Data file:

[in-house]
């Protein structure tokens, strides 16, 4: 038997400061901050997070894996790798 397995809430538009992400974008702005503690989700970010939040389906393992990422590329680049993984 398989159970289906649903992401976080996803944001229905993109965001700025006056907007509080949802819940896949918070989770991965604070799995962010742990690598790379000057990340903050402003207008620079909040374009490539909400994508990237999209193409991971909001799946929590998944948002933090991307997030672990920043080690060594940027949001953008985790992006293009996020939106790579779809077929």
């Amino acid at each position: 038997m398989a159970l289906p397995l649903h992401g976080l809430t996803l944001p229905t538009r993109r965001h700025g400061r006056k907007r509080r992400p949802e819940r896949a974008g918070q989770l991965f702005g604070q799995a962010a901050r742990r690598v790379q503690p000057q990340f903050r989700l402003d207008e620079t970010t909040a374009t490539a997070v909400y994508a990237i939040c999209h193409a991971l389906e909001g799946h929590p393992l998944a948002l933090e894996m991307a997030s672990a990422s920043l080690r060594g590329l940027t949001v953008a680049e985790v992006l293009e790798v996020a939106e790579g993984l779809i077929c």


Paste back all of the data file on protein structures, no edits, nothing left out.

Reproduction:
[in-house]
């Protein structure tokens, strides 16, 4: 038997400061901050997070894996790798 397995809430538009992400974008702005503690989700970010939040389906393992990422590329680049993984 398989159970289906649903992401976080996803944001229905993109965001700025006056907007509080949802819940896949918070989770991965604070799995962010742990690598790379000057990340903050402003207008620079909040374009490539909400994508990237999209193409991971909001799946929590998944948002933090991307997030672990920043080690060594940027949001953008985790992006293009996020939106790579779809077929």
């Amino acid at each position: 038997m398989a159970l289906p397995l649903h992401g976080l809430t996803l944001p229905t538009r993109r965001h700025g400061r006056k907007r509080r992400p949802e819940r896949a974008g918070q989770l991965f702005g604070q799995a962010a901050r742990r690598v790379q503690p000057q990340f903050r989700l402003d207008e620079t970010t909040a374009t490539a997070v909400y994508a990237i939040c999209h193409a991971l389906e909001g799946h929590p393992l998944a948002l933090e894996m991307a997030s672990a990422s920043l080690r060594g590329l940027t949001v953008a680049e985790v992006l293009e790798v996020a939106e790579g993984l779809i077929c």